By Sana Elouazi
Rabat – As the winds of change continue to hit the Al-Saud kingdom, authorities have announced that Saudi women will also be able to drive motorcycles, vans, and trucks, after Riyadh lifted the ban on women’s driving three months ago.
The news was announced on state media and confirmed by the Saudi General Department of Traffic.
However, Saudi woman will still have to wait for seven months to hop on their motorcycles, as the measure will only come into effect beginning June 2018.
For many years, the ban on women driving has caused serious damage to the kingdom’s reputation at the regional and international level.
This measure had been demanded for many years by Saudi women, who took to the streets in their cars in protest of the policy, and some of whom were arrested and jailed for defying the ban.
The prohibition still had fierce support from Saudi officials and religious figures, who went as far as issuing religious edicts on the subject.
So is the case, for instance, for Sheikh Saad Al Hijri, who sparked the outrage of both the Saudi and international publics by stating that women cannot drive “because they have quarter of a brain.”
Allowing women to drive for the first time in the history of the Arabian kingdom is a move that comes as a part of a vast program of economic and social reforms initiated by the Crown Prince Mohammed Bin Salman in April 2016, under the Vision 2030 banner, to the discontent of ultra-conservative circles.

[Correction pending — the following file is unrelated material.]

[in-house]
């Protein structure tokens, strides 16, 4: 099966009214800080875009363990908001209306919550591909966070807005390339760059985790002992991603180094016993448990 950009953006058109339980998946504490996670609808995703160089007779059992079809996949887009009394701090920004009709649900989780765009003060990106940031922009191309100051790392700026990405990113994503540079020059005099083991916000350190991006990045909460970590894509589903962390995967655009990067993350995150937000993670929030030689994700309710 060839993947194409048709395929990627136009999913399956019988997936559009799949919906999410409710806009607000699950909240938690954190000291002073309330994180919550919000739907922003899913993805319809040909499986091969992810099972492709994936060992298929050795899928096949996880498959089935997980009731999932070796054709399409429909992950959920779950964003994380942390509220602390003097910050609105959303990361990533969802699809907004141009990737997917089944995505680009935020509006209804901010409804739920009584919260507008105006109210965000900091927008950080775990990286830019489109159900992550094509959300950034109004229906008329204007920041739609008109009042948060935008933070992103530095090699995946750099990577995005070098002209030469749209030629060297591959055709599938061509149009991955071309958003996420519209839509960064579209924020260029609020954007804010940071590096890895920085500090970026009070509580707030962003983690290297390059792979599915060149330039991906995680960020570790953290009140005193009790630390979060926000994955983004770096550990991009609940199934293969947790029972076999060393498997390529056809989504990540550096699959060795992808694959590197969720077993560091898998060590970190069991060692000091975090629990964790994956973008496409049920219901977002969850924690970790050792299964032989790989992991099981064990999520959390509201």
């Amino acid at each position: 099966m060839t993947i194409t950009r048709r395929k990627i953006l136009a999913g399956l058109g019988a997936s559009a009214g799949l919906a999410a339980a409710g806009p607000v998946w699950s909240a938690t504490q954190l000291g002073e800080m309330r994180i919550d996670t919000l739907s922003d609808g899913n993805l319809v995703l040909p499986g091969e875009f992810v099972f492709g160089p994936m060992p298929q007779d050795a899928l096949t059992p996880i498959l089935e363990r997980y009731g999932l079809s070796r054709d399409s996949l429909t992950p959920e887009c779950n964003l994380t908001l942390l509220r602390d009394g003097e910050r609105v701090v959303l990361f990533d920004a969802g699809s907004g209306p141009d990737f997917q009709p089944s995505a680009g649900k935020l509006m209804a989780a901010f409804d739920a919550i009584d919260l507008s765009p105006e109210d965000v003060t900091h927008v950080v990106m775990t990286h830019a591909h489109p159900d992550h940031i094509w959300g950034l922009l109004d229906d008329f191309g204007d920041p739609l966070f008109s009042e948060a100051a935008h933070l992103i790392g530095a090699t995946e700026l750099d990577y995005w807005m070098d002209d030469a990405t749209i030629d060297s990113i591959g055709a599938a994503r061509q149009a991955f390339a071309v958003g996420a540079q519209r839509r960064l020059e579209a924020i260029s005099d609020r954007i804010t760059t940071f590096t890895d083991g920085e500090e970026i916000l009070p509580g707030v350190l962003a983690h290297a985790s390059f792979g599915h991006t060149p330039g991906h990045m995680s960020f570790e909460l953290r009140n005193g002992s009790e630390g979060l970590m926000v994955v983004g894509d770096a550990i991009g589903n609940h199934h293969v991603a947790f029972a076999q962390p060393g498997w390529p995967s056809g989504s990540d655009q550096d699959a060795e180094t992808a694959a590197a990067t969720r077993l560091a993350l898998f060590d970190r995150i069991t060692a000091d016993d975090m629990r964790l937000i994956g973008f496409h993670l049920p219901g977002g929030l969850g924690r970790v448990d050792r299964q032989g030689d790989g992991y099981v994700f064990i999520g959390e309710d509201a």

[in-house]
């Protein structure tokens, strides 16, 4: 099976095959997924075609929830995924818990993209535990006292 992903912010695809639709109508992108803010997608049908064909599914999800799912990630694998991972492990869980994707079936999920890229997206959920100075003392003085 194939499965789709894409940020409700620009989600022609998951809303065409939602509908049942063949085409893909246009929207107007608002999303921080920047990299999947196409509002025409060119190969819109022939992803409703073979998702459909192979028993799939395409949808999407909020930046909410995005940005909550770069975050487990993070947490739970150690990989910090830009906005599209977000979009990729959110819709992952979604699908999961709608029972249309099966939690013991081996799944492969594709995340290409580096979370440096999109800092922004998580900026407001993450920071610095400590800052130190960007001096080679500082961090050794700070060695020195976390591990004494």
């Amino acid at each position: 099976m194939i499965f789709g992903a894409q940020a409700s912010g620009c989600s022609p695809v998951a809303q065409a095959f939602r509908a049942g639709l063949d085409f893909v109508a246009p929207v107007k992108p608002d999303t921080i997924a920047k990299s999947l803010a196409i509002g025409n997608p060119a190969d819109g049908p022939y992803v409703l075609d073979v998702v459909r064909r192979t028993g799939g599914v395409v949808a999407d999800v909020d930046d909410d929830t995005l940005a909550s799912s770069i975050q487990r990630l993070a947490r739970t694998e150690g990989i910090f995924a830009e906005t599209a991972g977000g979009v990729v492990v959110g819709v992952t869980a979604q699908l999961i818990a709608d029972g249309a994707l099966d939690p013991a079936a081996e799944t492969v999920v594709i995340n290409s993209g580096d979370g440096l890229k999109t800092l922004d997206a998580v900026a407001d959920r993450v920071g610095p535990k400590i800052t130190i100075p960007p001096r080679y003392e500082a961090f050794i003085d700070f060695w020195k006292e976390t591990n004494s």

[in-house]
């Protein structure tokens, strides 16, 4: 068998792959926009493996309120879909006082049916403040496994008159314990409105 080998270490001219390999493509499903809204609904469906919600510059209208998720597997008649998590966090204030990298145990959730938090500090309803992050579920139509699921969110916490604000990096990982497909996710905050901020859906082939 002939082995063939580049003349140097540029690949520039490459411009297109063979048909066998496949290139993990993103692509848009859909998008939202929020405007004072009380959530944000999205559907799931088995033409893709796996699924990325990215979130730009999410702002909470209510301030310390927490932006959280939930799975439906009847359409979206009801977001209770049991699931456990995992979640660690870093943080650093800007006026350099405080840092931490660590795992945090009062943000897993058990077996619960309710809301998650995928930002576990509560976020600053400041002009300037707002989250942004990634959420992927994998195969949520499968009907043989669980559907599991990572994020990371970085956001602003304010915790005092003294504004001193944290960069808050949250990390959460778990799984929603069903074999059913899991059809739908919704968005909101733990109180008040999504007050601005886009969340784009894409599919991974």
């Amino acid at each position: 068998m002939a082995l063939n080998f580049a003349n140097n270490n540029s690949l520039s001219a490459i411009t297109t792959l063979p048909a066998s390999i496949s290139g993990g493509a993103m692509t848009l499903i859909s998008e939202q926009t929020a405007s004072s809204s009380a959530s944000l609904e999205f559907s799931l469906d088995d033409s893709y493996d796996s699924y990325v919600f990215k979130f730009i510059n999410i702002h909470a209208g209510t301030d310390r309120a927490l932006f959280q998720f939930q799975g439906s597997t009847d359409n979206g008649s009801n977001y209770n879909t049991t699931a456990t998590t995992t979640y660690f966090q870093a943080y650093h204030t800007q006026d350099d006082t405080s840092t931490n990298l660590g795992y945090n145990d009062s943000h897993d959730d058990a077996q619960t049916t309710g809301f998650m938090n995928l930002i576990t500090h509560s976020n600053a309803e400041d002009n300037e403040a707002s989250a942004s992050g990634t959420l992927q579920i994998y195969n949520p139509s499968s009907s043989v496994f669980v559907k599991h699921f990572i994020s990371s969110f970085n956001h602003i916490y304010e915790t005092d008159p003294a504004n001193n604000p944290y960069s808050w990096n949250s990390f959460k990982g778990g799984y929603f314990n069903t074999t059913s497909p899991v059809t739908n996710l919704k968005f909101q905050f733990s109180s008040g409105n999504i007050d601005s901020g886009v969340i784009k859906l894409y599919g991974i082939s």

In Saudi Arabia, the unemployment rate is very high among women due to their total dependence on male drivers.
By allowing millions of new motorists to take the wheels, Riyadh’s decision could have a significant impact on the Saudi economy, aiming at reducing the country’s dependence on oil.
To boost the country’s economic growth, Saudi authorities will also allow public cinemas to operate within the kingdom as of early 2018, lifting a ban that has been in force for more than 35 years.
Despite lifting the gender-based road restrictions, Saudi Arabia continue to have one of the most discriminatory laws against women, who are still severely restricted and must live under the supervision of a male guardian in their families in order to study, travel. or even to receive hospital treatment.